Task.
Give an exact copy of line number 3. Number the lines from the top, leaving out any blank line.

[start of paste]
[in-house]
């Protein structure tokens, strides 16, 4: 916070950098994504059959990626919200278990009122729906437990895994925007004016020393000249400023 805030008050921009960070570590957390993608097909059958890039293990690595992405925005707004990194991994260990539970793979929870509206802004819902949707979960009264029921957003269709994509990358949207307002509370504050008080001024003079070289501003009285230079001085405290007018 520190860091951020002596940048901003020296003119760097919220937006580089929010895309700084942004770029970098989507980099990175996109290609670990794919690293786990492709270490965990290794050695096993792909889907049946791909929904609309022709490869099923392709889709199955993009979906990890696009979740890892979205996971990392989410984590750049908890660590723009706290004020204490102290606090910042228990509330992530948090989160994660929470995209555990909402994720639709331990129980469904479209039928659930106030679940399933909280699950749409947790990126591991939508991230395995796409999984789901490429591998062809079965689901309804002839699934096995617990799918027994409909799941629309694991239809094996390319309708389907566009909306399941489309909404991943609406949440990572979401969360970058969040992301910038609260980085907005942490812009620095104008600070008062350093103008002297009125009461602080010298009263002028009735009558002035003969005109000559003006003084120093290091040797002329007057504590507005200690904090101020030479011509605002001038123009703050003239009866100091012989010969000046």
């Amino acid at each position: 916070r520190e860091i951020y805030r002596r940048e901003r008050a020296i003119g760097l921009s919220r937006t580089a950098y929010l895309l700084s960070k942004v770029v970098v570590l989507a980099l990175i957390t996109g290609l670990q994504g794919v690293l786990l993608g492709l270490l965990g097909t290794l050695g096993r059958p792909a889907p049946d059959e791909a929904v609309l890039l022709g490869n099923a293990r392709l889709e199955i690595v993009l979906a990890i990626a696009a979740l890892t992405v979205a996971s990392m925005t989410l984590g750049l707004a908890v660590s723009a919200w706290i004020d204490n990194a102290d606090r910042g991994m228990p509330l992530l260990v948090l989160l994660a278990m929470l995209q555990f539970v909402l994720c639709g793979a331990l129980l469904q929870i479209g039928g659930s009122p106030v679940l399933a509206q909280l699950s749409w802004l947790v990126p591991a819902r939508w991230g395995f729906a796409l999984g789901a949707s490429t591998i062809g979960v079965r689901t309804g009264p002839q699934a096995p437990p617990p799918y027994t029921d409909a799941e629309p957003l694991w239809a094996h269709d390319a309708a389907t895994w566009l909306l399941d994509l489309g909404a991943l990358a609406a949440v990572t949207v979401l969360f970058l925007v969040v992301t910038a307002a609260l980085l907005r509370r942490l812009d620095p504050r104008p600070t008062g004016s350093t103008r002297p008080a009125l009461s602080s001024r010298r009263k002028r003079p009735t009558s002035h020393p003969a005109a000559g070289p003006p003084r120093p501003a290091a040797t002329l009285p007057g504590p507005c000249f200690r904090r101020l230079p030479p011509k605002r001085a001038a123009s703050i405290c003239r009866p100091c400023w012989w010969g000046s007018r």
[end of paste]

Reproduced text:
């Amino acid at each position: 916070r520190e860091i951020y805030r002596r940048e901003r008050a020296i003119g760097l921009s919220r937006t580089a950098y929010l895309l700084s960070k942004v770029v970098v570590l989507a980099l990175i957390t996109g290609l670990q994504g794919v690293l786990l993608g492709l270490l965990g097909t290794l050695g096993r059958p792909a889907p049946d059959e791909a929904v609309l890039l022709g490869n099923a293990r392709l889709e199955i690595v993009l979906a990890i990626a696009a979740l890892t992405v979205a996971s990392m925005t989410l984590g750049l707004a908890v660590s723009a919200w706290i004020d204490n990194a102290d606090r910042g991994m228990p509330l992530l260990v948090l989160l994660a278990m929470l995209q555990f539970v909402l994720c639709g793979a331990l129980l469904q929870i479209g039928g659930s009122p106030v679940l399933a509206q909280l699950s749409w802004l947790v990126p591991a819902r939508w991230g395995f729906a796409l999984g789901a949707s490429t591998i062809g979960v079965r689901t309804g009264p002839q699934a096995p437990p617990p799918y027994t029921d409909a799941e629309p957003l694991w239809a094996h269709d390319a309708a389907t895994w566009l909306l399941d994509l489309g909404a991943l990358a609406a949440v990572t949207v979401l969360f970058l925007v969040v992301t910038a307002a609260l980085l907005r509370r942490l812009d620095p504050r104008p600070t008062g004016s350093t103008r002297p008080a009125l009461s602080s001024r010298r009263k002028r003079p009735t009558s002035h020393p003969a005109a000559g070289p003006p003084r120093p501003a290091a040797t002329l009285p007057g504590p507005c000249f200690r904090r101020l230079p030479p011509k605002r001085a001038a123009s703050i405290c003239r009866p100091c400023w012989w010969g000046s007018r």